Bluestone Bank was ready to freshen up its checking account for teenagers and develop a product for even younger children this past summer. But the bank didn’t want to mimic what its competitors were offering.
“We knew we could do a better job than we were doing,” says Joe Mitchell, first senior vice president and retail banking officer at the Raynham, Mass., bank.
Bluestone went on to develop what it calls the Milestone account, a savings and checking product that evolves over time. The account gives children greater control and more options, such as access to Zelle, as they get older. Other sweeteners include a $25 account-opening bonus and a 5% interest rate on the first $500 in savings. The rate drops to 0.01% on balances above that.
The accounts, available to customers from birth through the age of 23, aren’t designed to rake in deposits, however. They are intended to help Bluestone connect with young people, the ones who are most tempted by the ever-expanding range of digital banking competitors.
“We want the customers to get comfortable with us, to get to know the staff better and, in some ways, dare I say, create financial memories,” says Mitchell.
Giving Young People an Alternative to Fintechs
Over the last 15 years, with interest rates near zero, traditional banking accounts have offered little satisfaction — let alone memorable moments — to young savers, says Lawrence Glazer, chair of the nonprofit Massachusetts Jump$tart Coalition for Personal Financial Literacy. Now, with interest rates rising, banks and credit unions have a fresh opportunity to engage with young people, he says.
At the same time, financial institutions face a bevy of high-tech competitors and a generation used to seeing numbers pixelated on a screen instead of penciled into a check ledger. People ages 18 to 24, an age range that makes them members of Gen Z, are 200% more likely than the average consumer to use fintech solutions such as digital payment platforms, mobile investment apps and mobile wallets, according to AnalyticsIQ, a marketing data and analytics company in Atlanta.
The digital trends are likely to accelerate with those under age 18, says Jim Perry, a senior strategist at the consulting firm Market Insights. “If you are not competing in the digital space right now, you might as well say goodbye to them because they already have five different financial apps on their phones and they’ve had them there since they were 12.”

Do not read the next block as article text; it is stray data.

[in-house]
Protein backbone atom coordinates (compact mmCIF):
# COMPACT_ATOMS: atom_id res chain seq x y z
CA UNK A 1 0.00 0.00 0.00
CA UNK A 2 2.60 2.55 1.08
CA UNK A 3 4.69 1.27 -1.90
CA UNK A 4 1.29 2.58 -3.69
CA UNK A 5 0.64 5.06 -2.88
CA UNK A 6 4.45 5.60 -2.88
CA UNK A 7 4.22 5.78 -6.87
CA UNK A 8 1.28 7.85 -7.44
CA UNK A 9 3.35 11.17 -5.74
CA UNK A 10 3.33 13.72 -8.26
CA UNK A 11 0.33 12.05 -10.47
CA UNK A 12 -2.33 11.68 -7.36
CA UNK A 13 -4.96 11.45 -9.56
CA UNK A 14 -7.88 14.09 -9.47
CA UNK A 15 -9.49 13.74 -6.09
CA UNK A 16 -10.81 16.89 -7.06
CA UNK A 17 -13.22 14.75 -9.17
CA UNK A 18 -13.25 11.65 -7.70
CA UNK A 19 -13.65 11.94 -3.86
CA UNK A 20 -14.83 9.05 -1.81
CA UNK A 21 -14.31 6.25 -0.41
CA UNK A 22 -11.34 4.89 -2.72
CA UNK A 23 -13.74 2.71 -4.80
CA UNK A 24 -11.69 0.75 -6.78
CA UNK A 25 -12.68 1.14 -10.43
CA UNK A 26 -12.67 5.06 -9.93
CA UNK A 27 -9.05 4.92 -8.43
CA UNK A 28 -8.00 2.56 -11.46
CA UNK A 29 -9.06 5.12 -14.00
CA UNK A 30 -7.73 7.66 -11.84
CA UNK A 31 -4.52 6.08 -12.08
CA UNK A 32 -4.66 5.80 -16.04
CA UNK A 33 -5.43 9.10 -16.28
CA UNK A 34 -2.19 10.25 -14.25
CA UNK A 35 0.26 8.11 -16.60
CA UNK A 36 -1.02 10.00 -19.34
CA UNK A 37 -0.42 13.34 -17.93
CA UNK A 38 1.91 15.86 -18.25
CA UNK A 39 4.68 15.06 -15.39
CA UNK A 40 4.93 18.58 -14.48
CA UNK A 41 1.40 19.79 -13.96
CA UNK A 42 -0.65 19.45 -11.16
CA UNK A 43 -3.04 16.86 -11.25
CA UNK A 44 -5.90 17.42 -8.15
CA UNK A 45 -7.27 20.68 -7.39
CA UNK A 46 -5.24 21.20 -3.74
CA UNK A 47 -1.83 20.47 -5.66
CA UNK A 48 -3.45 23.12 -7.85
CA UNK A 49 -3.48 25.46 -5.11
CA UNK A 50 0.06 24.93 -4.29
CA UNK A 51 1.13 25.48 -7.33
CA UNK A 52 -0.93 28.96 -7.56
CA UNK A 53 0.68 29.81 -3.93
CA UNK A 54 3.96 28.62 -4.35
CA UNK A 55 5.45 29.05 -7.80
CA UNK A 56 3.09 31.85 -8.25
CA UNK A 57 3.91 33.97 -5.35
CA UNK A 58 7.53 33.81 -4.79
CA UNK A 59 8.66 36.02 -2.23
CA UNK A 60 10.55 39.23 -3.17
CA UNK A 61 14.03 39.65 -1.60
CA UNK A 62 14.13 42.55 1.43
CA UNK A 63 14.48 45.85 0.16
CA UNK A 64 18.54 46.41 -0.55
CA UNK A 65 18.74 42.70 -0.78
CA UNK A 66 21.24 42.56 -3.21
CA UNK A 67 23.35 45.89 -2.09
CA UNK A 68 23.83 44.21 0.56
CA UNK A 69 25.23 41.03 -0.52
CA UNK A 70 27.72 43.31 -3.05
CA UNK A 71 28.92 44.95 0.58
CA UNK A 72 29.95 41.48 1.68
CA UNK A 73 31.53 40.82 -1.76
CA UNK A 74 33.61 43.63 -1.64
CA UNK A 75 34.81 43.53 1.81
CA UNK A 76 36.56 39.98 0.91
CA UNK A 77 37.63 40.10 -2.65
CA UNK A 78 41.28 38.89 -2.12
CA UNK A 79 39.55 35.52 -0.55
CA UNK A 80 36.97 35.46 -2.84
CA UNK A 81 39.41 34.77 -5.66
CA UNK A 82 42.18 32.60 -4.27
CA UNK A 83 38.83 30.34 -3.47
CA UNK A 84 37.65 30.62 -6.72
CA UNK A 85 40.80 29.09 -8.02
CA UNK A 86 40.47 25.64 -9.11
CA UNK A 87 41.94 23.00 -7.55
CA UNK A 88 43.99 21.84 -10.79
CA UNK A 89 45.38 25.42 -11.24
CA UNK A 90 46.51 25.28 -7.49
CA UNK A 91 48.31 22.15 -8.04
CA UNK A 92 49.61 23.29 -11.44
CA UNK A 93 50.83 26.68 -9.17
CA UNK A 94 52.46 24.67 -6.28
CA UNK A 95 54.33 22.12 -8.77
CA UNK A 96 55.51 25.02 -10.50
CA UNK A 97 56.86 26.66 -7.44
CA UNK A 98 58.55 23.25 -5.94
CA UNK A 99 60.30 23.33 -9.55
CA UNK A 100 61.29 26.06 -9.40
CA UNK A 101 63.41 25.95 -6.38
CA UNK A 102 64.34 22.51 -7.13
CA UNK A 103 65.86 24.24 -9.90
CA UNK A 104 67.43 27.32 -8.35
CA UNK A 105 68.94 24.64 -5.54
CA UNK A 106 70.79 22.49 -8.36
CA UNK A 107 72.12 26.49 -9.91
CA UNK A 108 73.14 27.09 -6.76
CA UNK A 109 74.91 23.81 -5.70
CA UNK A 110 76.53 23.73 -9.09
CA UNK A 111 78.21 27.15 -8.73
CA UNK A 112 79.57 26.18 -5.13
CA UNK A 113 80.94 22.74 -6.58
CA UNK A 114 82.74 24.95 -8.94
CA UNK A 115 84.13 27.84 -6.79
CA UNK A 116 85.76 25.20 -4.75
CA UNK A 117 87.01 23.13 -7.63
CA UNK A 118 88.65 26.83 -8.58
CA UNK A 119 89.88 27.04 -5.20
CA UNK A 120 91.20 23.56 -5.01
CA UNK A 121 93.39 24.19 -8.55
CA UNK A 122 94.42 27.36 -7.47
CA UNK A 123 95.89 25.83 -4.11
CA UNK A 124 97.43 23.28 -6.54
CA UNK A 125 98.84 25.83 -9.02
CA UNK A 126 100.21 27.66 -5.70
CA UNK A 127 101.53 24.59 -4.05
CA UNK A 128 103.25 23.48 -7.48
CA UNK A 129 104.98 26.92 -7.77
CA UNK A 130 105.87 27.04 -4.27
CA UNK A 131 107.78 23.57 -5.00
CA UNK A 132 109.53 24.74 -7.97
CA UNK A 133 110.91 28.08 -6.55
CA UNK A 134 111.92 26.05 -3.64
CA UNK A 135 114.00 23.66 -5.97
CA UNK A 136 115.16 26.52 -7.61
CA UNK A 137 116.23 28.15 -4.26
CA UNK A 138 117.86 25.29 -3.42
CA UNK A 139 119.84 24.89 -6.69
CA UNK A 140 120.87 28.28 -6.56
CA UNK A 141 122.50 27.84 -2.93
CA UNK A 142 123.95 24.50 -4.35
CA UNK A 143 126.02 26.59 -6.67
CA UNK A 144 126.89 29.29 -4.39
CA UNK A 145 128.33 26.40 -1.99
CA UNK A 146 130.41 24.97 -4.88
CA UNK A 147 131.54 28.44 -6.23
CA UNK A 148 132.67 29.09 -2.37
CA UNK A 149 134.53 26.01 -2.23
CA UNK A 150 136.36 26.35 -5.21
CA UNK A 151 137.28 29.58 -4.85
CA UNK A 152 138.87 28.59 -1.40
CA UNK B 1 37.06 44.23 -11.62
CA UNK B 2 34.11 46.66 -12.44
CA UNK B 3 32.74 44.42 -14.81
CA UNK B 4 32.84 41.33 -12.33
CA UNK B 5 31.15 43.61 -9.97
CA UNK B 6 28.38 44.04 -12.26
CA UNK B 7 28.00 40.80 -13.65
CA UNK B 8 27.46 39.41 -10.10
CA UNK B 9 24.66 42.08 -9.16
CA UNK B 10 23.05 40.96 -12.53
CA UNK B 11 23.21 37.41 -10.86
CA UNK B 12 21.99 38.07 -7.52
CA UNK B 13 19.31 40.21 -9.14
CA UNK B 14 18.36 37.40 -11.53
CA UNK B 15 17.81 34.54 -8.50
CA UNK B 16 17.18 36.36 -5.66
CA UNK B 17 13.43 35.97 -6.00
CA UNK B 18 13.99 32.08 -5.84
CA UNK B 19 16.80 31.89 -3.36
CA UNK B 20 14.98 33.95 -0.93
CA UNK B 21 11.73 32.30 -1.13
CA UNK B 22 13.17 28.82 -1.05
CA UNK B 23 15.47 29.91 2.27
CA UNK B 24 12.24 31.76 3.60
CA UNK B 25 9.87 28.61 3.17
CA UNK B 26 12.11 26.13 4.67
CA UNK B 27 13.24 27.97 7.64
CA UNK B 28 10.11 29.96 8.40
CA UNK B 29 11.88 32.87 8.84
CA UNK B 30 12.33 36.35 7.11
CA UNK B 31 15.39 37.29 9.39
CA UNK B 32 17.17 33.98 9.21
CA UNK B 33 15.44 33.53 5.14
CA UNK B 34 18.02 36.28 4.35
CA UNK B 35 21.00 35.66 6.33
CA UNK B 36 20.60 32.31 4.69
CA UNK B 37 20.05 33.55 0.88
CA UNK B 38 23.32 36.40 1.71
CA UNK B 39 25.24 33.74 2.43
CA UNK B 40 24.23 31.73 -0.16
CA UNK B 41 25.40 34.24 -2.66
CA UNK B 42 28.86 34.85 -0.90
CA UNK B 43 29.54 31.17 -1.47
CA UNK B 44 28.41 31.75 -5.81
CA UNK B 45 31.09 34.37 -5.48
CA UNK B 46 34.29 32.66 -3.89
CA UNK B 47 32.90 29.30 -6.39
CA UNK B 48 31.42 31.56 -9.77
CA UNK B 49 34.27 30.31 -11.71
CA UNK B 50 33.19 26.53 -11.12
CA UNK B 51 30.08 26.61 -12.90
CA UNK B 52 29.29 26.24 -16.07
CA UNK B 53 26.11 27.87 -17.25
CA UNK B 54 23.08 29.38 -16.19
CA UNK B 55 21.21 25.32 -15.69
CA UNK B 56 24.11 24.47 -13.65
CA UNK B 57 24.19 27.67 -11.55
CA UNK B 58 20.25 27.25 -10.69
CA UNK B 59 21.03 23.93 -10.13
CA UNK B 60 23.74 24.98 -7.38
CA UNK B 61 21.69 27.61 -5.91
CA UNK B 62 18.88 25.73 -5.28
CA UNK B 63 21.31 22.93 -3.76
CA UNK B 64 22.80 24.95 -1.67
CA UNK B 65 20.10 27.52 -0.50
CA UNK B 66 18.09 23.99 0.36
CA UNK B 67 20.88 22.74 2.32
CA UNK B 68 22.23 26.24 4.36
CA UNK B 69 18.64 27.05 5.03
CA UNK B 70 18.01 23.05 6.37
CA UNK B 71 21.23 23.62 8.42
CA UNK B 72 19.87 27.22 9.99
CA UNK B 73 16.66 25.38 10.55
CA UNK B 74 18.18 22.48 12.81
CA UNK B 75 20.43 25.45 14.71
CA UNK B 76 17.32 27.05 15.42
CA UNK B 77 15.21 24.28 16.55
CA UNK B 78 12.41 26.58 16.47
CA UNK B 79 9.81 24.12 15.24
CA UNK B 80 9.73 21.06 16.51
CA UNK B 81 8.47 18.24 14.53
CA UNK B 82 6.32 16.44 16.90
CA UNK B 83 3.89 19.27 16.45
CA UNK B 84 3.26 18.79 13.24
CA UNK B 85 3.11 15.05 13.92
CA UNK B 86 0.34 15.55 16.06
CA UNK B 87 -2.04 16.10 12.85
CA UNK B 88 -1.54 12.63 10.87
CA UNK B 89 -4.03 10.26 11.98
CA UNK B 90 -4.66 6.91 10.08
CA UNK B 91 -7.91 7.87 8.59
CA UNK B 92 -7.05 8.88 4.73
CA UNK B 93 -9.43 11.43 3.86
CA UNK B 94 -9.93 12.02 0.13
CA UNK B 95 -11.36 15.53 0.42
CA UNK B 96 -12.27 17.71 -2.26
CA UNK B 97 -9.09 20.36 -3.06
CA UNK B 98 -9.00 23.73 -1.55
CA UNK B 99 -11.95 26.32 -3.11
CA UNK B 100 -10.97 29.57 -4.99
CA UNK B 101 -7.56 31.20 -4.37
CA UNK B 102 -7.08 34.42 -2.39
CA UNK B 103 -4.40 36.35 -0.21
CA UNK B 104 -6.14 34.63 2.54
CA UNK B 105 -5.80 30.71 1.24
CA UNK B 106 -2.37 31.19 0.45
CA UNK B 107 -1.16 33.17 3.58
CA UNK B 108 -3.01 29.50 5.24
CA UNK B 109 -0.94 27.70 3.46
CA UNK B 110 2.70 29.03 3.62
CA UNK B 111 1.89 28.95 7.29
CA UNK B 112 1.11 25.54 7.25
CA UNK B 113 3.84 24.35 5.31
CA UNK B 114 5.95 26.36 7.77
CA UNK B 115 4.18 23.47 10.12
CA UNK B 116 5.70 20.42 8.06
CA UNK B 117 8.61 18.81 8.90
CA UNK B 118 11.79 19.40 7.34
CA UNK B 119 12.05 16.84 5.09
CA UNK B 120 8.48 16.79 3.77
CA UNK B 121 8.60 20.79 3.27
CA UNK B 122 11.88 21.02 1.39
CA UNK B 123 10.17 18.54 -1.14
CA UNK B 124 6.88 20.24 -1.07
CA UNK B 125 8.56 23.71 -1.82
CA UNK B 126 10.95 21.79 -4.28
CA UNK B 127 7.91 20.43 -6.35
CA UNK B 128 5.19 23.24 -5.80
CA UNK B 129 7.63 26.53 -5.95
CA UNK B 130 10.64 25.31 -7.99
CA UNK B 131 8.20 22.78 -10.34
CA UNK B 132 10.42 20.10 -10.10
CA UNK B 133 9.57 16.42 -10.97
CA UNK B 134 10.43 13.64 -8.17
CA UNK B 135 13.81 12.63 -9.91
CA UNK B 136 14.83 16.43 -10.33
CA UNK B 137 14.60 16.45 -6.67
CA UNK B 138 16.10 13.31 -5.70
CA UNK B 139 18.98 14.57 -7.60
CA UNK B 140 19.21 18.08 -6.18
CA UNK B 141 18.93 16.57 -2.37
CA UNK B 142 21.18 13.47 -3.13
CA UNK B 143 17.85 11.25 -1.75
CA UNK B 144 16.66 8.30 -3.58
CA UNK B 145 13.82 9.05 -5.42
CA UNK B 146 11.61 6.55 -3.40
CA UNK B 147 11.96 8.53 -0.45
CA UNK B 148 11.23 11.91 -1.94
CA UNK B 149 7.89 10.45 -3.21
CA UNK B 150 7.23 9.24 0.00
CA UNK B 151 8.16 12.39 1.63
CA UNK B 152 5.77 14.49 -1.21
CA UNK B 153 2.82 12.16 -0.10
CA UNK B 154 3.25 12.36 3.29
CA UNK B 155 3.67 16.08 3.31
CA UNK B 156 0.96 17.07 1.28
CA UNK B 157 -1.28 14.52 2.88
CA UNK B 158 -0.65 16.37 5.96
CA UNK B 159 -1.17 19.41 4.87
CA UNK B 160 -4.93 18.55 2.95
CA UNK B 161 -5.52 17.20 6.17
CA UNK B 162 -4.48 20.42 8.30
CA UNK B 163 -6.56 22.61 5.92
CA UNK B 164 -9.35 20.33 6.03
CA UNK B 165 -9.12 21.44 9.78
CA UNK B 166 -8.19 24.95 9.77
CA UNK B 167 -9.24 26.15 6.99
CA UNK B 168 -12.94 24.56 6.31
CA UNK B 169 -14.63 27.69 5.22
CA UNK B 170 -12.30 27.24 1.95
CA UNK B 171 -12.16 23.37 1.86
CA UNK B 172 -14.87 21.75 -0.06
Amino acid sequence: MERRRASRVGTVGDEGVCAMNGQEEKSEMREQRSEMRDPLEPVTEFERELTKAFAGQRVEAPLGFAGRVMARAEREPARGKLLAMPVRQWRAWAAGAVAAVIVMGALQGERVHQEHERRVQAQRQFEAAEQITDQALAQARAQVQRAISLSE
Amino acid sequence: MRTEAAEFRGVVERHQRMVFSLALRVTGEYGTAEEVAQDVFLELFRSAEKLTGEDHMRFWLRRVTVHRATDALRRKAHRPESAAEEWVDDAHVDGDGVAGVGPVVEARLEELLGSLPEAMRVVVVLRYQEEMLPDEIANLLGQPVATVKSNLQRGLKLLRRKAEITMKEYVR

But while the tools may be different, the financial skills and habits young people need haven’t changed much — and that gives traditional financial institutions an opening, says Chris Caltabiano, chief program officer at the Council for Economic Education in New York City.
“I often hear we don’t need to teach kids about checking because no one writes checks,” Caltabiano says. “That is right. But kids still need an understanding of how money goes in and out and how to keep track of it.”
Banks and credit unions can help young people begin to understand the ins and outs of their financial life, and eventually offer tools to help them manage it, Caltabiano says. “That’s where the product comes into play.”
Research suggests young adults, at least, are in need of guidance. According to AnalyticsIQ, members of Gen Z are less likely than other adults to be financially organized and to make financial plans. (Gen Z consists of those born between 1997 and 2012. Gen Alpha follows starting in 2013, per our guide to the generations.)
Creative and Unique: Perfect for Word-of-Mouth Marketing
Bluestone Bank’s Milestone account is a creative approach, particularly given the interest rate it promises, says Glazer, who is also managing partner of Mayflower Advisors, an independent investment advisory in Boston.
“The best way to teach compound interest is to actually have a bank account that pays interest,” he says. “I think this is a good step and hopefully it’ll be something that other financial institutions embrace.”